The Cybercrime Act which most of the journalists are charged with at arrest was amended this year to remove some harsh provisions. However, the police still use it to “silence journalists and critics,” Amnesty International’s Nigeria office said. By law, a suspect is to be charged or released within 48 hours following arrest, a law the police have repeatedly flouted.

“It’s a symptom of a larger problem within Nigeria’s law enforcement agencies, and their relationship with politically exposed persons undermining democratic principles,” the coalition of civil society groups known as the Action Group on Protection of Civic Actors said in a statement. 

The wave of arrests and abductions of journalists is reminiscent of the military era, especially during the regime of Sani Abacha from 1993 to 1998. At the time, journalists often faced intimidation, arrests, and even abduction. Some were detained or killed while trying to promote democracy and hold the government accountable. This crackdown on independent journalism was not limited to Nigeria but also affected other countries in West Africa, leading to a significant decline in press freedom.

In February 1997, Nigerian security forces abducted Moshood Fayemiwo, a publisher, from Benin. He was tortured and kept in solitary confinement for months before being released. Several journalists were also convicted under a law called the Treason and Treasonable Offenses Decree No. 29 of 1993 for writing critical reports and stories.

Journalists like Paul Adams, Alex Ibru, and Hillary Anderson faced imprisonment or harassment. Some, like Baguda Kaltho, were even killed. Others, such as George Onah and Alphonsus Agborh, were imprisoned, and the expulsion of Hassan Anwar, illustrates the extent to which the government was willing to go to quash opposition voices and control the narrative. The history of press repression in Nigeria spotlights the longstanding challenges faced by journalists and media practitioners in the country.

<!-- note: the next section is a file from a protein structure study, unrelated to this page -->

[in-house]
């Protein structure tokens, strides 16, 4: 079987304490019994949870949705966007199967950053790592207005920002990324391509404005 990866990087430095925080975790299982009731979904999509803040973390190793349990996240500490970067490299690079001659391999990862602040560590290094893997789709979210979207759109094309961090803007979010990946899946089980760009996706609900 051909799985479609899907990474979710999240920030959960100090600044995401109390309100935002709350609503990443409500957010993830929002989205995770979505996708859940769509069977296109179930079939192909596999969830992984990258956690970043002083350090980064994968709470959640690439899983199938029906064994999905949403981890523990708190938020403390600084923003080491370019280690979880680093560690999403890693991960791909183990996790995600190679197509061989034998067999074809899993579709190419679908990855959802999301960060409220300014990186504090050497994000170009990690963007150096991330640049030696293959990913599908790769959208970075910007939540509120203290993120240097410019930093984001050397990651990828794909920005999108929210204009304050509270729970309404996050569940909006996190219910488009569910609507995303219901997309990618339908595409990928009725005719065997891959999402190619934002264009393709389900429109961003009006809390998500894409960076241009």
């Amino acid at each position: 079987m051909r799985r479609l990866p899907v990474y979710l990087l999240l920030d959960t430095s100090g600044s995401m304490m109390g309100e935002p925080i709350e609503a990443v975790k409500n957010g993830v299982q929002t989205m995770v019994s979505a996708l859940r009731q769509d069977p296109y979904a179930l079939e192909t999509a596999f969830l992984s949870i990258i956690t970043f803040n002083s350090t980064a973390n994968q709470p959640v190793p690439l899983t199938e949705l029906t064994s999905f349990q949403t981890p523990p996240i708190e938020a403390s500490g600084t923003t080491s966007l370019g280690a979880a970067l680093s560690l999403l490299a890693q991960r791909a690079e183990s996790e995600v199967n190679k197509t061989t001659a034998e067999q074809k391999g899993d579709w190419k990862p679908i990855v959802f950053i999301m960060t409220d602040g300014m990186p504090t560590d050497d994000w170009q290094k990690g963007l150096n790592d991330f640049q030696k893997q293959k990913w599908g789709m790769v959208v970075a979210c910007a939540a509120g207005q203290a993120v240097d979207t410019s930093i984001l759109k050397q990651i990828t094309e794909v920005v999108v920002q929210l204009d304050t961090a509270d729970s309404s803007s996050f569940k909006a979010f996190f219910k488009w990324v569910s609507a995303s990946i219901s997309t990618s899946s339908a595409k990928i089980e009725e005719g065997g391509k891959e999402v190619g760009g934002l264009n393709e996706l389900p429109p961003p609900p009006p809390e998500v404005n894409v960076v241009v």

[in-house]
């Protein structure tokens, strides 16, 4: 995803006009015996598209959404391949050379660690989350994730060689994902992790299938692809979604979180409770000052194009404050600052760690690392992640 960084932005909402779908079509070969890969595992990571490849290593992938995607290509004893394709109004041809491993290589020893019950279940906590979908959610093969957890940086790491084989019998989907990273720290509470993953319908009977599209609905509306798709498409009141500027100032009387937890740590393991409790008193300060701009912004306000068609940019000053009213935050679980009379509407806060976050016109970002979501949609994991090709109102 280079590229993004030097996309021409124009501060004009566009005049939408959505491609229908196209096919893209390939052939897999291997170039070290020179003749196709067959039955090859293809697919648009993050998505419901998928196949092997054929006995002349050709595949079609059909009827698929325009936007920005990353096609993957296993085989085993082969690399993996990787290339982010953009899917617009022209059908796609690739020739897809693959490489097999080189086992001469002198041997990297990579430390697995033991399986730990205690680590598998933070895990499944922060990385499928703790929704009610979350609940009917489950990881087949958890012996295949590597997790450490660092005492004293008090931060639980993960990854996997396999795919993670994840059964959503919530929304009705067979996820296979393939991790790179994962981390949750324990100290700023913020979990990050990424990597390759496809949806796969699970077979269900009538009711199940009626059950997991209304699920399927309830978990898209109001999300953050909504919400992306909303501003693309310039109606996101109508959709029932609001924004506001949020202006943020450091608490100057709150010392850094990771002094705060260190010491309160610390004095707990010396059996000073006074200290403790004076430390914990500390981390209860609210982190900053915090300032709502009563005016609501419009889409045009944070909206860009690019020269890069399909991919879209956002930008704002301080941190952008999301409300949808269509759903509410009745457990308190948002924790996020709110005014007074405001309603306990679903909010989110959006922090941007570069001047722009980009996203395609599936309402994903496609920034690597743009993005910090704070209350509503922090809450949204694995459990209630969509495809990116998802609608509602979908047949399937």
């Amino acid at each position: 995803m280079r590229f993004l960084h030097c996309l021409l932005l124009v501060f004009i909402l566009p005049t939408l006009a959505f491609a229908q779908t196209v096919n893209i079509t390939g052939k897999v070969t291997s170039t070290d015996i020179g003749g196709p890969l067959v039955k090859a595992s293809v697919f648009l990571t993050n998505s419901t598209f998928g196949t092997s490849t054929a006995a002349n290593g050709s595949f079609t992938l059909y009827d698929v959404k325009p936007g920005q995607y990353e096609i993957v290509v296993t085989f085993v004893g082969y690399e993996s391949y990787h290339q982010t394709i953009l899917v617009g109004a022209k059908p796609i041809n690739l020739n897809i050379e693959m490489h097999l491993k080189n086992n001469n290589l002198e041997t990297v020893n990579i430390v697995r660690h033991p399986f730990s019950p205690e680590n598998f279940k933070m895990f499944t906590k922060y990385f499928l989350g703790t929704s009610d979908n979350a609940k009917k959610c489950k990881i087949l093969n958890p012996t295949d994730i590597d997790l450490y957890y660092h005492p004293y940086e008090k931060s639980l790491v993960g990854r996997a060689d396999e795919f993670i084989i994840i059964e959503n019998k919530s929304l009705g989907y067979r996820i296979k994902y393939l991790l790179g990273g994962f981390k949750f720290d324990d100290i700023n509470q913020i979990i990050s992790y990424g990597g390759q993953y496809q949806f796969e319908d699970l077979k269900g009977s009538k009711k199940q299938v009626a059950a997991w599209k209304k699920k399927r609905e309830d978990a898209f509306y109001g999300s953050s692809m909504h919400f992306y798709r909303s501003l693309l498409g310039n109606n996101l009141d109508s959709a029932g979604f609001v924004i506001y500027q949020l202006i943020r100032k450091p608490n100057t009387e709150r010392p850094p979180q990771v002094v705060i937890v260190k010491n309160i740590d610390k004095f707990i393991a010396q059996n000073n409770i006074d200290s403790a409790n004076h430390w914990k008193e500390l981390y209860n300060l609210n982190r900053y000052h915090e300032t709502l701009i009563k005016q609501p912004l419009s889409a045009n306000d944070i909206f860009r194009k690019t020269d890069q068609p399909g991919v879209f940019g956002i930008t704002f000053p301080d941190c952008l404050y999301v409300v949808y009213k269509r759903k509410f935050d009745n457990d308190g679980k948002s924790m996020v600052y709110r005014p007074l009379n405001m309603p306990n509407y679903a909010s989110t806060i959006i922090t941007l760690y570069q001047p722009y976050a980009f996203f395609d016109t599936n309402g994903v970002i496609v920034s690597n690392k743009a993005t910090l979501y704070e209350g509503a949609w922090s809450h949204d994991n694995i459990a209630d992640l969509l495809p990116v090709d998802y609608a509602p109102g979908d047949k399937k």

Nigeria, ranked 112th out of 180 countries in the latest World Press Freedom Index by Reporters Without Borders, is known for the tough environment for journalists who face frequent abductions, arrests, and prosecution, after reportage on systemic corruption but the president has a different position. Last December, Tinubu stated the administration’s commitment to upholding and fostering press freedom during a meeting with members of the Newspaper Proprietors’ Association of Nigeria (NPAN), a statement he reiterated during this year’s press freedom celebration.

“You have held our feet to the fire, and we will continue to respect your opinions, whether we agree or not. One thing I must say is that I read every paper, various opinions, and columnists,” said Tinubu.

Daniel Ojukwu has since been released after days of pressure, however, we don’t have to wait for any other arrest to remind the president to live up to his words.  The legacy of press repression serves as a reminder of the importance of protecting and upholding press freedom in Nigeria, and the need for robust legal frameworks that safeguard journalists’ rights and ensure accountability for violations against them.